In polysachharides like sucrose or any other disachhaharides, how is it that we assign whether the glycosidic bond is alpha/beta ?

For example the images here: http://forums.studentdoctor.net/showthread.php?t=898328 (kindly refer to the images of the original question, both of them)

How does one decide which glycosidic bonding is alpha and which is beta ? What if one of the monosachharides is alpha and one is beta constituting the disachharides ? How do you know that in the final acetal formation which sachharide acted as nucleophile and which acted as electrophile after seeing the disaccharide , take for example sucrose , glucose/sucrose (?) which acted as nucleophile any why ?


Here is an explanation for alpha- and beta- glucose. What it doesn't say is that the alpha-glucose can convert to beta-glucose and back again. Once the linkage is formed, it cannot change from alpha to beta.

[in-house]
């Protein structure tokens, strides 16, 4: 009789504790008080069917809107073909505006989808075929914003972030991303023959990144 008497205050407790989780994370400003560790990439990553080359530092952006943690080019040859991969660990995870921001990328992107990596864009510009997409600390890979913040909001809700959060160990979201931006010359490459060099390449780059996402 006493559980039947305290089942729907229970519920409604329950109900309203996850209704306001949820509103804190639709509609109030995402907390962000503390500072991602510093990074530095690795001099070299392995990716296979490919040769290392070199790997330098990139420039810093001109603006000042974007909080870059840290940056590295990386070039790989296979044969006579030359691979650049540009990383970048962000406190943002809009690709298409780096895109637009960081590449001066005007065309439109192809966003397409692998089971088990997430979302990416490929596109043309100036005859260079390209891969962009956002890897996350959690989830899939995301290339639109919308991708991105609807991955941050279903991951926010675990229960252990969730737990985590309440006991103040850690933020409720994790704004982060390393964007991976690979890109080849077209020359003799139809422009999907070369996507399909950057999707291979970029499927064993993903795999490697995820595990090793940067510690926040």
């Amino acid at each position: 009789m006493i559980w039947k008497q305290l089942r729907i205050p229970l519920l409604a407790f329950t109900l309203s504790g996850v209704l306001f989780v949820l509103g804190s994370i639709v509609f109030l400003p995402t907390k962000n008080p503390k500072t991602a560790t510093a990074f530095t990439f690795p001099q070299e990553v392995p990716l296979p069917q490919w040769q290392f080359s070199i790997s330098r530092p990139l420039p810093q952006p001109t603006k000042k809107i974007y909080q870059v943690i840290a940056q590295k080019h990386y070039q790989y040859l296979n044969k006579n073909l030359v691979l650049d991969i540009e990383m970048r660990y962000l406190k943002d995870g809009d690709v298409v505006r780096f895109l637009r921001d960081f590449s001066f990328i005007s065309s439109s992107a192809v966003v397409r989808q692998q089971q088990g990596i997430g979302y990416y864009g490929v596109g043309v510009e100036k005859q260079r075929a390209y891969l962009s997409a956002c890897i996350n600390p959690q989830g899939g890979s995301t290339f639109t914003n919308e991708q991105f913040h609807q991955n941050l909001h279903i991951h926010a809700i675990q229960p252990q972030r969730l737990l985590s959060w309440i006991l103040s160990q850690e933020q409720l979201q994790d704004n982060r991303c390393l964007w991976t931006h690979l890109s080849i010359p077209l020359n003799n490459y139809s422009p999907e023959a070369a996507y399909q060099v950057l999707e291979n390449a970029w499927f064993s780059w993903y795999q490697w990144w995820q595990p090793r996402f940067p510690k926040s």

Alpha linkage has the oxygen (on the aldehyde or ketone) below the ring and the beta has it above the ring.

Down the page, it shows beta-Maltose. The label beta (for the right most oxygen) is unimportant since the link has to be alpha for it to be maltose. A beta link would result in a molecule of cellobiose.


In beta you can't form a glycosidic bond; you have to remove a water molecule from the $\beta$-glucose to make a glycosidic bond which is (0). so drawn out alpha and beta the $\ce{-OH}$ in alpha on carbon one points below and on the adjacent carbon points below.

So water can be removed and leave behind an O hence the downward linkage you can't do that on beta so we say the adjacent beta molecule is rotated 180 degrees to get the 1-4 linkage

  • 2
    $\begingroup$ A little punctuation goes a long way . . . You're not texting. $\endgroup$
    – M.A.R.
    Mar 5 '16 at 19:33

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